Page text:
With a title like this some of you are probably wondering what the inspiration is. Well, as many of you know, I do a lot of reading. Not just books, but webcomics and even some fanfiction here and there as well. I’m also highly selective, especially with the last two, but I do notice a lot of trends. Trends that tie back into a lot of stuff I hear from novice writers (who frequently turn around and write fanfiction or webcomics).

In fact, I was actually tempted to share a synopsis I found for one new webcomic in this very post to illustrate my point today, but decided against it. It would have illustrated today’s point, or rather today’s issue we’re discussing pretty well … but I’d hate to have that creator find this post and feel personally put under a spotlight they didn’t ask for.

So let me give you a common hypothetical. An occurrence that happens to authors, or to teachers in creative writing courses, or even to random people who know someone bitten by the writing bug. They get cornered, and they’re given a synopsis of this new writer’s planned plot and story. And it’ll be something like this:

So the main character is an undead werewolf, right? And she’s trying to hide and survive this organization that’s hunting her, while trying to figure out what happened to her mother. Her mother was a powerful sorceress who might have discovered the cure for this deadly disease that’s wiping out the world, which she got from aliens. But the good aliens, not the bad ones. See, she was part of a secret organization that fought the bad aliens during World War I, who were using voodoo to try and manipulate the world and take over. They’re not related to the people hunting the main character—or maybe they are, I haven’t decided yet. Anyway, one of the people hunting her is secretly in love with her, but there’s a problem because they’re actually a vampire, part of a secret organization that’s working against everyone else to try and make the world eternally night by using the bad and good aliens. So we start out in this high school …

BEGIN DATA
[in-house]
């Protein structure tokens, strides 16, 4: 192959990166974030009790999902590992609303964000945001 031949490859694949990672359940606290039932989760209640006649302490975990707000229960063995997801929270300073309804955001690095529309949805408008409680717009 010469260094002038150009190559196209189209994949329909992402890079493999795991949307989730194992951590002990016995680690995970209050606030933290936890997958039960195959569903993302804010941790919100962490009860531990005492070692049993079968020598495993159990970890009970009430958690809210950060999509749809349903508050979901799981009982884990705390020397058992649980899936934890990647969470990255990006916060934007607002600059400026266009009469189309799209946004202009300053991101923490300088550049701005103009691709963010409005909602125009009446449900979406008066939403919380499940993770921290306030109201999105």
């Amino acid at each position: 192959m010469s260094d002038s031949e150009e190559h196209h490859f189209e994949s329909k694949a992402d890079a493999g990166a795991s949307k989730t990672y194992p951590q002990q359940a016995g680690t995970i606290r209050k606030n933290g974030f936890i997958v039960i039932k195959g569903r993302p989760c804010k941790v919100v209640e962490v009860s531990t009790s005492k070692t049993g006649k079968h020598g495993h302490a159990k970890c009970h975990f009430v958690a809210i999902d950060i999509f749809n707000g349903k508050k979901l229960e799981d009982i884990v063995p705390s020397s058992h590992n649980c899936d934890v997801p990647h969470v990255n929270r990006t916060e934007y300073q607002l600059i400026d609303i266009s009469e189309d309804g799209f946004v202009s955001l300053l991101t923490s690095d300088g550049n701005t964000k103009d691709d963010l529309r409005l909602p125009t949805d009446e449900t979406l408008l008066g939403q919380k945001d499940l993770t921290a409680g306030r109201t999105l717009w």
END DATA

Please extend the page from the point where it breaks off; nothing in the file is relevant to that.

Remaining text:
So, what do you think of my short story idea?

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Being a Better Writer: You Don’t Have to Teach, But You Can

Hello readers! Welcome back after another weekend! I hope yours went well and gave you plenty of time to relax and engage in some fun activity. Like reading! Few things beat a Sunday afternoon with a book.